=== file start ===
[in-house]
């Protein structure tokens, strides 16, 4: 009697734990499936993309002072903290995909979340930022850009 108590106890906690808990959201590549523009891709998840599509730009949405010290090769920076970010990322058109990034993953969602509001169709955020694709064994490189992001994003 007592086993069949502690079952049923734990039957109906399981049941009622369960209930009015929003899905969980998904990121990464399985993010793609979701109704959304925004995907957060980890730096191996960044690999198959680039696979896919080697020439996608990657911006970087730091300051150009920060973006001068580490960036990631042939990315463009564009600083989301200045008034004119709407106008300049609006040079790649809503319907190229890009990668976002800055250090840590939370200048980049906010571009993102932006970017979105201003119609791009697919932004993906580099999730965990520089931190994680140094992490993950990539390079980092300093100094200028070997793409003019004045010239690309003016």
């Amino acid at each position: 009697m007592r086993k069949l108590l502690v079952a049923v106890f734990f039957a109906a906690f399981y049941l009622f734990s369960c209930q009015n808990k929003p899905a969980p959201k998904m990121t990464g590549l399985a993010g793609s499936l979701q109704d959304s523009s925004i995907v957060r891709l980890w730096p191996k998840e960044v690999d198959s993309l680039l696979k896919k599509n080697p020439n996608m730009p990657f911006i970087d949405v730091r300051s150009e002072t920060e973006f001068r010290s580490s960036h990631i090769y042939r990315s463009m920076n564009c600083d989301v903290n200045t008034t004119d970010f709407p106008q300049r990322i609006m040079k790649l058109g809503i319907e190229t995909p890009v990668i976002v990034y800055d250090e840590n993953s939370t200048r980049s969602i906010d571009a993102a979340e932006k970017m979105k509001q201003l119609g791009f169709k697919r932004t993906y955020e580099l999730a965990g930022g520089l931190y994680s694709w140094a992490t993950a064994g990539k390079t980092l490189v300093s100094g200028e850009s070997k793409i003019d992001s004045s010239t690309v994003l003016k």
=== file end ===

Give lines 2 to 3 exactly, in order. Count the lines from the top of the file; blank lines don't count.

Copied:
């Protein structure tokens, strides 16, 4: 009697734990499936993309002072903290995909979340930022850009 108590106890906690808990959201590549523009891709998840599509730009949405010290090769920076970010990322058109990034993953969602509001169709955020694709064994490189992001994003 007592086993069949502690079952049923734990039957109906399981049941009622369960209930009015929003899905969980998904990121990464399985993010793609979701109704959304925004995907957060980890730096191996960044690999198959680039696979896919080697020439996608990657911006970087730091300051150009920060973006001068580490960036990631042939990315463009564009600083989301200045008034004119709407106008300049609006040079790649809503319907190229890009990668976002800055250090840590939370200048980049906010571009993102932006970017979105201003119609791009697919932004993906580099999730965990520089931190994680140094992490993950990539390079980092300093100094200028070997793409003019004045010239690309003016």
């Amino acid at each position: 009697m007592r086993k069949l108590l502690v079952a049923v106890f734990f039957a109906a906690f399981y049941l009622f734990s369960c209930q009015n808990k929003p899905a969980p959201k998904m990121t990464g590549l399985a993010g793609s499936l979701q109704d959304s523009s925004i995907v957060r891709l980890w730096p191996k998840e960044v690999d198959s993309l680039l696979k896919k599509n080697p020439n996608m730009p990657f911006i970087d949405v730091r300051s150009e002072t920060e973006f001068r010290s580490s960036h990631i090769y042939r990315s463009m920076n564009c600083d989301v903290n200045t008034t004119d970010f709407p106008q300049r990322i609006m040079k790649l058109g809503i319907e190229t995909p890009v990668i976002v990034y800055d250090e840590n993953s939370t200048r980049s969602i906010d571009a993102a979340e932006k970017m979105k509001q201003l119609g791009f169709k697919r932004t993906y955020e580099l999730a965990g930022g520089l931190y994680s694709w140094a992490t993950a064994g990539k390079t980092l490189v300093s100094g200028e850009s070997k793409i003019d992001s004045s010239t690309v994003l003016k």